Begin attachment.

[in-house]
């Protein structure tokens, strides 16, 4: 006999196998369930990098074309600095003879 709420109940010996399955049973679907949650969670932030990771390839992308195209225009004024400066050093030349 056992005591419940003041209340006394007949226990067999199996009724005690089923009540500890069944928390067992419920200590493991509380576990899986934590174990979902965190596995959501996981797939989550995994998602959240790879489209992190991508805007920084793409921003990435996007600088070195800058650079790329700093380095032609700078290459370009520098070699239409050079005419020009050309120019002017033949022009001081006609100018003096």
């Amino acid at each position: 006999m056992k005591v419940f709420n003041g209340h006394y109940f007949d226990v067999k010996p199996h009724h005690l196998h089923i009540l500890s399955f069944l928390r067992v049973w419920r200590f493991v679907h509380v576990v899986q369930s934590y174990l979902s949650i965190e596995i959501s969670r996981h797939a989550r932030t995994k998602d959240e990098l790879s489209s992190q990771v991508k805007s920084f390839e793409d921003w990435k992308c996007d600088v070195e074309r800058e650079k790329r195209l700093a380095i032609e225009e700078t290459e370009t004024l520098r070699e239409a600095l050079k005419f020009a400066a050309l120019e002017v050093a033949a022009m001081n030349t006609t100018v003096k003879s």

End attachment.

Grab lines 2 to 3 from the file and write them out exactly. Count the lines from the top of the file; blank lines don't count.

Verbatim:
């Protein structure tokens, strides 16, 4: 006999196998369930990098074309600095003879 709420109940010996399955049973679907949650969670932030990771390839992308195209225009004024400066050093030349 056992005591419940003041209340006394007949226990067999199996009724005690089923009540500890069944928390067992419920200590493991509380576990899986934590174990979902965190596995959501996981797939989550995994998602959240790879489209992190991508805007920084793409921003990435996007600088070195800058650079790329700093380095032609700078290459370009520098070699239409050079005419020009050309120019002017033949022009001081006609100018003096």
């Amino acid at each position: 006999m056992k005591v419940f709420n003041g209340h006394y109940f007949d226990v067999k010996p199996h009724h005690l196998h089923i009540l500890s399955f069944l928390r067992v049973w419920r200590f493991v679907h509380v576990v899986q369930s934590y174990l979902s949650i965190e596995i959501s969670r996981h797939a989550r932030t995994k998602d959240e990098l790879s489209s992190q990771v991508k805007s920084f390839e793409d921003w990435k992308c996007d600088v070195e074309r800058e650079k790329r195209l700093a380095i032609e225009e700078t290459e370009t004024l520098r070699e239409a600095l050079k005419f020009a400066a050309l120019e002017v050093a033949a022009m001081n030349t006609t100018v003096k003879s």